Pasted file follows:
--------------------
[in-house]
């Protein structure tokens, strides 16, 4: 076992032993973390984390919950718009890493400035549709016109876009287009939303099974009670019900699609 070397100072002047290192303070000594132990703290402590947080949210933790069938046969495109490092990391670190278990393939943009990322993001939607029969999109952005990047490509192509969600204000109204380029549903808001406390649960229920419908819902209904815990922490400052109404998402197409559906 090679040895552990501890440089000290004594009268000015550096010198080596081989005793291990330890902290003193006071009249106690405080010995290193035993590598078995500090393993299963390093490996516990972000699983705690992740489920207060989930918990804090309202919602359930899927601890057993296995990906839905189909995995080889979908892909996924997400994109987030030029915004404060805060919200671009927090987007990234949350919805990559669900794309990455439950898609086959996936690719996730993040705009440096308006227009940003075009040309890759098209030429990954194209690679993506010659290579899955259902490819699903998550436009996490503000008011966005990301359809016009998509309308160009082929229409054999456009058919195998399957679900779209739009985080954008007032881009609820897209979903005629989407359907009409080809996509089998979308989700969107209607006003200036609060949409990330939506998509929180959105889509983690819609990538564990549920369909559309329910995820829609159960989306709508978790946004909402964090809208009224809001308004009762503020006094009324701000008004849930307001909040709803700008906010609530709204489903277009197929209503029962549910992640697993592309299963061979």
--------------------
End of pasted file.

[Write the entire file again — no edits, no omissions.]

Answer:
[in-house]
């Protein structure tokens, strides 16, 4: 076992032993973390984390919950718009890493400035549709016109876009287009939303099974009670019900699609 070397100072002047290192303070000594132990703290402590947080949210933790069938046969495109490092990391670190278990393939943009990322993001939607029969999109952005990047490509192509969600204000109204380029549903808001406390649960229920419908819902209904815990922490400052109404998402197409559906 090679040895552990501890440089000290004594009268000015550096010198080596081989005793291990330890902290003193006071009249106690405080010995290193035993590598078995500090393993299963390093490996516990972000699983705690992740489920207060989930918990804090309202919602359930899927601890057993296995990906839905189909995995080889979908892909996924997400994109987030030029915004404060805060919200671009927090987007990234949350919805990559669900794309990455439950898609086959996936690719996730993040705009440096308006227009940003075009040309890759098209030429990954194209690679993506010659290579899955259902490819699903998550436009996490503000008011966005990301359809016009998509309308160009082929229409054999456009058919195998399957679900779209739009985080954008007032881009609820897209979903005629989407359907009409080809996509089998979308989700969107209607006003200036609060949409990330939506998509929180959105889509983690819609990538564990549920369909559309329910995820829609159960989306709508978790946004909402964090809208009224809001308004009762503020006094009324701000008004849930307001909040709803700008906010609530709204489903277009197929209503029962549910992640697993592309299963061979």